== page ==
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Thursday, 7 April 2011

Training Tips From Sports Stars

Here at ENS, we know that preparation and attention to detail are crucial to success both on and off the pitch, so we decided to ask our world-class clients for their best training tips. These individuals have competed and succeeded at the very highest level so it is certainly worth heeding their advice. We have also added our own tips to the list - take them or leave them!

Martin Bayfield:

If you feel that a particular part of your body is underdeveloped relative to the rest of your body, make a point of covering up everything but that particular part when looking in the mirror. That way you will focus only on the areas for improvement.

Ben Kay:
Make sure you get your breakfast right, it should be high in protein. Many people don’t know that, as far as most cereals are concerned, eating them is as about as good for you as eating the box they come in.

Pete Richards:
Train the way you play. Stick to the stuff that you would do in a game and attempt to simulate that intensity in training sessions.

Geordan Murphy:
Don’t neglect the importance of your recovery. Get your recovery shakes in quickly, making sure they are a 2:1 ratio of carbohydrate to protein. Carbohydrates quickly replace your energy stores and protein supports muscle growth.

Ieuan Evans:
I used to do a lot of plyometrics – things like bounding, hopping and two-footed hurdle jumps. They are great for increasing your top running speed which was very important for me playing on the wing.

Rob Henderson:
If training starts at 9, don’t sprint through the gym doors or onto the field at the last minute. Instead arrive in plenty of time to do your own pre session prep so that you can utilize session time more efficiently.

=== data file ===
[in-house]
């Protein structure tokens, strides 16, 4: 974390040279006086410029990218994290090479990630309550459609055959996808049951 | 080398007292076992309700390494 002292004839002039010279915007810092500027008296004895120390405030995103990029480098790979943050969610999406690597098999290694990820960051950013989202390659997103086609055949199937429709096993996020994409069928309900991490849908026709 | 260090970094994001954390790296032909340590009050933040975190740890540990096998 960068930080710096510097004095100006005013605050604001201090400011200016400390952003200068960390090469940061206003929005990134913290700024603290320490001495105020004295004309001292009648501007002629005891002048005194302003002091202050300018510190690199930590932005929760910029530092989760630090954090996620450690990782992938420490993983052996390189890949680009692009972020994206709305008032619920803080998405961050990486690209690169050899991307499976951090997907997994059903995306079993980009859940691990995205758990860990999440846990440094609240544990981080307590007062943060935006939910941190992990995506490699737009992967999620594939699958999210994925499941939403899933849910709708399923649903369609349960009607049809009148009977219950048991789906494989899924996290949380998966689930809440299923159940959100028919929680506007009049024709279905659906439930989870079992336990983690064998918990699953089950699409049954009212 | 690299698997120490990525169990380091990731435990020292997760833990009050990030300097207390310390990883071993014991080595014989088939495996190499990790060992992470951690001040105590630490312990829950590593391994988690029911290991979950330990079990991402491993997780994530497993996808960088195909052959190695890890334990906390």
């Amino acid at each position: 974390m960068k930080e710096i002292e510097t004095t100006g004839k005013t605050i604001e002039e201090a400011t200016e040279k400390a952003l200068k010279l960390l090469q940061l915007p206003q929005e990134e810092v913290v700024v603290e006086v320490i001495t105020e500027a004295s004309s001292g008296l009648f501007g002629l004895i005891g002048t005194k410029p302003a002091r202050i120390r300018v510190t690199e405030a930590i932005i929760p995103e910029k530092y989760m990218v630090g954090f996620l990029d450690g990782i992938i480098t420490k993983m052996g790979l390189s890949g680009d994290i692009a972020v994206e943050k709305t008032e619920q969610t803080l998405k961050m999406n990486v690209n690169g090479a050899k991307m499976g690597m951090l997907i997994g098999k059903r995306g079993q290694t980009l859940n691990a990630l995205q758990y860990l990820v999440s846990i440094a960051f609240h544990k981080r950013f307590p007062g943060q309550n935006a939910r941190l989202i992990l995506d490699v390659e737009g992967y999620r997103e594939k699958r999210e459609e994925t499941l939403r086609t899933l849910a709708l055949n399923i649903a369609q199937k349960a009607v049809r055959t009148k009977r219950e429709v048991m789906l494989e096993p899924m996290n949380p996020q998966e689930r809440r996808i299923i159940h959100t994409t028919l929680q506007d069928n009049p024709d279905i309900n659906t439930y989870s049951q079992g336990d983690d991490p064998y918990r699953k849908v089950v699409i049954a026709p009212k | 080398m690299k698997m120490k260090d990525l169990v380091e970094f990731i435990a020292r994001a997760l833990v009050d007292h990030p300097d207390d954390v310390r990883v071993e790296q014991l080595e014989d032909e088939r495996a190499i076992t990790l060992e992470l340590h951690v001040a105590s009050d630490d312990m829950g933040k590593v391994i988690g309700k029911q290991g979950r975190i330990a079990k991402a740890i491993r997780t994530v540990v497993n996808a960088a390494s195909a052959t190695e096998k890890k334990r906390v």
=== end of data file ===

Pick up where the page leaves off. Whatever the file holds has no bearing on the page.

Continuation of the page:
Rebecca Hopkins:
Know how and when to stretch. Do dynamic stretches after you are properly warmed up (that way you will stay warm) and spend at least 10 minutes doing static stretches properly at the end of your intense training. Your body will look better and hurt less!

Steve Munford:
Get plenty of rest, at least 8 hours a night, and don’t over train. Rest is just as important to your fitness circuit as the sessions themselves. An increase in stress hormones caused by lack of sleep can be detrimental to muscle growth and fat loss. Also, avoid heavy contact with your nose.

Rachel Clayton:
Train first thing in the morning so that you have less time to talk yourself out of it. I find that my enthusiasm levels dip after a long day in the office and the chances of ‘I’ll do it tomorrow’ syndrome increase.

Emma Gorton:
Don’t drink milk before exercise, particularly before swimming.

Bryn Lee:
Plan your fixture list – work out your must win fixtures and your gimmes and structure your team selection around that.

What is your best training tip? Tell us by commenting below.


Peter Urey said...

Go to the front carriage because you will be first off the train when you arrive

Keith Moore said...

Training should never be easy; any time it is means that you have gone easy on yourself. Keep pushing so that your body never gets comfortable with any repetitive training technique.

Paul Richards said...

Use your periphery vision in everything you do, be aware of the limits of your vision. Remember your eyes act as the steering mechanism for your body. Be fast and accurate with all your visual tasks
Paul Richards

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